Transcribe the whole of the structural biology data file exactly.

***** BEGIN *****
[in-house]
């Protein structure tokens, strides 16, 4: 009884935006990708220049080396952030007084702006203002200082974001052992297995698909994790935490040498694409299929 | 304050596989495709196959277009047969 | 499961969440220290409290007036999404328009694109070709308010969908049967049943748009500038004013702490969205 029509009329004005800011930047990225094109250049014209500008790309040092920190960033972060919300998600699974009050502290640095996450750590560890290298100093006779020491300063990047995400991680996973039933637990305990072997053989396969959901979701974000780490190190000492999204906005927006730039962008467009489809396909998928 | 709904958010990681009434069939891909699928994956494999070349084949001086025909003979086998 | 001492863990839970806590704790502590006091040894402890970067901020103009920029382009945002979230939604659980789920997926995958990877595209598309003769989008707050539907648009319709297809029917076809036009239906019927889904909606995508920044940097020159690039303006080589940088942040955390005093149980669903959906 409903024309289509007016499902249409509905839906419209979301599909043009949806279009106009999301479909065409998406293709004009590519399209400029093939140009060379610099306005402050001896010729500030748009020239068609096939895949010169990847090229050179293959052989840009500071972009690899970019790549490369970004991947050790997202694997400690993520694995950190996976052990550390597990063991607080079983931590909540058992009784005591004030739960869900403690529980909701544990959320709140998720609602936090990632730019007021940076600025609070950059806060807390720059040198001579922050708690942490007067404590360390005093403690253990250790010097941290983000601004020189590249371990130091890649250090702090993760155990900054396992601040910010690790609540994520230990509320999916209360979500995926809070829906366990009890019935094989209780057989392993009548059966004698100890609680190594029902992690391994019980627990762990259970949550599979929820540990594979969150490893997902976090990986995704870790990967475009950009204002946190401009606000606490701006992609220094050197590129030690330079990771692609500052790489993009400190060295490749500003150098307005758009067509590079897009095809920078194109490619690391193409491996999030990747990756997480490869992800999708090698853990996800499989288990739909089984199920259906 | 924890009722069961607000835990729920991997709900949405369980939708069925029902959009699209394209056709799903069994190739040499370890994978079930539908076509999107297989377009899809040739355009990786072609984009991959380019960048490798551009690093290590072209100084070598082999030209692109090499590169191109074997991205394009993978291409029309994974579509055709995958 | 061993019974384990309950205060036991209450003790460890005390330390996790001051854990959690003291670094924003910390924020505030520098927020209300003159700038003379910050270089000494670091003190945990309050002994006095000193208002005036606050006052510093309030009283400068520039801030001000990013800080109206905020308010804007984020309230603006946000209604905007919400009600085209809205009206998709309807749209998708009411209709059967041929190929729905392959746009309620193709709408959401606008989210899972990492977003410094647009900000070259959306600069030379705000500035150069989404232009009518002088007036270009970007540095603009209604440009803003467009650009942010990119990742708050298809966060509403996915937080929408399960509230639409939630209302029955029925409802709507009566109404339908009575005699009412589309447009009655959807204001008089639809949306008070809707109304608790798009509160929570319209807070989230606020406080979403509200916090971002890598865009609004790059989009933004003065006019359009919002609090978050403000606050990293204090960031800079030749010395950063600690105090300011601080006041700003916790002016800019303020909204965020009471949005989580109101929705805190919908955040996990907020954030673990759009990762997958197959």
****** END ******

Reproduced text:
[in-house]
């Protein structure tokens, strides 16, 4: 009884935006990708220049080396952030007084702006203002200082974001052992297995698909994790935490040498694409299929 | 304050596989495709196959277009047969 | 499961969440220290409290007036999404328009694109070709308010969908049967049943748009500038004013702490969205 029509009329004005800011930047990225094109250049014209500008790309040092920190960033972060919300998600699974009050502290640095996450750590560890290298100093006779020491300063990047995400991680996973039933637990305990072997053989396969959901979701974000780490190190000492999204906005927006730039962008467009489809396909998928 | 709904958010990681009434069939891909699928994956494999070349084949001086025909003979086998 | 001492863990839970806590704790502590006091040894402890970067901020103009920029382009945002979230939604659980789920997926995958990877595209598309003769989008707050539907648009319709297809029917076809036009239906019927889904909606995508920044940097020159690039303006080589940088942040955390005093149980669903959906 409903024309289509007016499902249409509905839906419209979301599909043009949806279009106009999301479909065409998406293709004009590519399209400029093939140009060379610099306005402050001896010729500030748009020239068609096939895949010169990847090229050179293959052989840009500071972009690899970019790549490369970004991947050790997202694997400690993520694995950190996976052990550390597990063991607080079983931590909540058992009784005591004030739960869900403690529980909701544990959320709140998720609602936090990632730019007021940076600025609070950059806060807390720059040198001579922050708690942490007067404590360390005093403690253990250790010097941290983000601004020189590249371990130091890649250090702090993760155990900054396992601040910010690790609540994520230990509320999916209360979500995926809070829906366990009890019935094989209780057989392993009548059966004698100890609680190594029902992690391994019980627990762990259970949550599979929820540990594979969150490893997902976090990986995704870790990967475009950009204002946190401009606000606490701006992609220094050197590129030690330079990771692609500052790489993009400190060295490749500003150098307005758009067509590079897009095809920078194109490619690391193409491996999030990747990756997480490869992800999708090698853990996800499989288990739909089984199920259906 | 924890009722069961607000835990729920991997709900949405369980939708069925029902959009699209394209056709799903069994190739040499370890994978079930539908076509999107297989377009899809040739355009990786072609984009991959380019960048490798551009690093290590072209100084070598082999030209692109090499590169191109074997991205394009993978291409029309994974579509055709995958 | 061993019974384990309950205060036991209450003790460890005390330390996790001051854990959690003291670094924003910390924020505030520098927020209300003159700038003379910050270089000494670091003190945990309050002994006095000193208002005036606050006052510093309030009283400068520039801030001000990013800080109206905020308010804007984020309230603006946000209604905007919400009600085209809205009206998709309807749209998708009411209709059967041929190929729905392959746009309620193709709408959401606008989210899972990492977003410094647009900000070259959306600069030379705000500035150069989404232009009518002088007036270009970007540095603009209604440009803003467009650009942010990119990742708050298809966060509403996915937080929408399960509230639409939630209302029955029925409802709507009566109404339908009575005699009412589309447009009655959807204001008089639809949306008070809707109304608790798009509160929570319209807070989230606020406080979403509200916090971002890598865009609004790059989009933004003065006019359009919002609090978050403000606050990293204090960031800079030749010395950063600690105090300011601080006041700003916790002016800019303020909204965020009471949005989580109101929705805190919908955040996990907020954030673990759009990762997958197959």